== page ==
• Constitutional amendment to balance the fiscal budget. The European Union’s (EU) Court of Justice would verify that each country had a compliant debt brake in its laws, but with no oversight from Brussels.
  • The new “stability union” will adopt a “golden rule” to ensure structural deficits (i.e. adjusted for boom and bust of economic cycles) below 0.5% of GDP. For breaching the 3% of GDP deficit limit, nations will suffer “automatic consequences,” unless member states vote to block them.
  • The 500-billion-euro European Stability Mechanism (ESM) to replace the existing bailout fund (EFSF) will be set up in March ’12 (instead of 2013).
  • A 200-billion-euro contribution to the IMF (International Monetary Fund) for on-lending to enhance the firepower of ESM to help Europe.
  • No more “hair-cuts” for private holders of dodgy euro-zone sovereign debts.
  • New treaty to change EU’s foundational pacts. With UK’s rejection, 17 euro countries and up to 9 of 10 EU nations not using the euro will form a separate pact outside the EU structure.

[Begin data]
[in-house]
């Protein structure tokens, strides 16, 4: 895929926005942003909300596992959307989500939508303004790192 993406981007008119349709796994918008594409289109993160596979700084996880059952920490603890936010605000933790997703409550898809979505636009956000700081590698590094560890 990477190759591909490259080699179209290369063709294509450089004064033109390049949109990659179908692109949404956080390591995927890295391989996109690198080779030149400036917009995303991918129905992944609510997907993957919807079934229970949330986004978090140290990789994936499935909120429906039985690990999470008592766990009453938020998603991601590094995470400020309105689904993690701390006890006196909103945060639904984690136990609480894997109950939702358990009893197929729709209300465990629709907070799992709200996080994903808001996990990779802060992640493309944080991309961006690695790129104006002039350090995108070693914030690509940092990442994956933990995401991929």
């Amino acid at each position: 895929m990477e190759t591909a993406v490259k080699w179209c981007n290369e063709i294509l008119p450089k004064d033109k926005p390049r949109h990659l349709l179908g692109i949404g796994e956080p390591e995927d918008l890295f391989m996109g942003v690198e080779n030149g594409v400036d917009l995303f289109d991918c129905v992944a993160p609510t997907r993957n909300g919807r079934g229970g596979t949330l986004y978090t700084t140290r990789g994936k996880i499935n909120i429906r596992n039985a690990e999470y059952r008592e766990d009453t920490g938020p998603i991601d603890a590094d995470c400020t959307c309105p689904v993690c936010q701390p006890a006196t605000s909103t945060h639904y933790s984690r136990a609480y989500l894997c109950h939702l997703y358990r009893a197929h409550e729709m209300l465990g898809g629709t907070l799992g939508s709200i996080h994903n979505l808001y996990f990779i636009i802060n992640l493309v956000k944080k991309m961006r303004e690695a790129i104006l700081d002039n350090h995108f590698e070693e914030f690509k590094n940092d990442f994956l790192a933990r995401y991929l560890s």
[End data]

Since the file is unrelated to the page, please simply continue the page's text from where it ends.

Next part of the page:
Prior to the summit, ECB took two decisive steps to shore up the euro-zone: cutting interest rate to a record low of 1% to soften the looming recession, and crucially extending longer-term liquidity to Europe’s cash-starved banks. Reserve ratios were also lowered. But ECB managed to avoid mounting pressure to buy more troubled states’ bonds.

As I see it, on the moral hazard side, there is no multi-trillion bail-out funds and no promise by ECB to become lender of last resort to monetise everyone’s debt, at least for now. However, the use of the European Court of Justice as final arbiter of rectitude is far from persuasive. Much of the new deal is reflective of the failed “stability and growth pact” that was around when the euro was launched, and which both Germany and France breached shortly thereafter.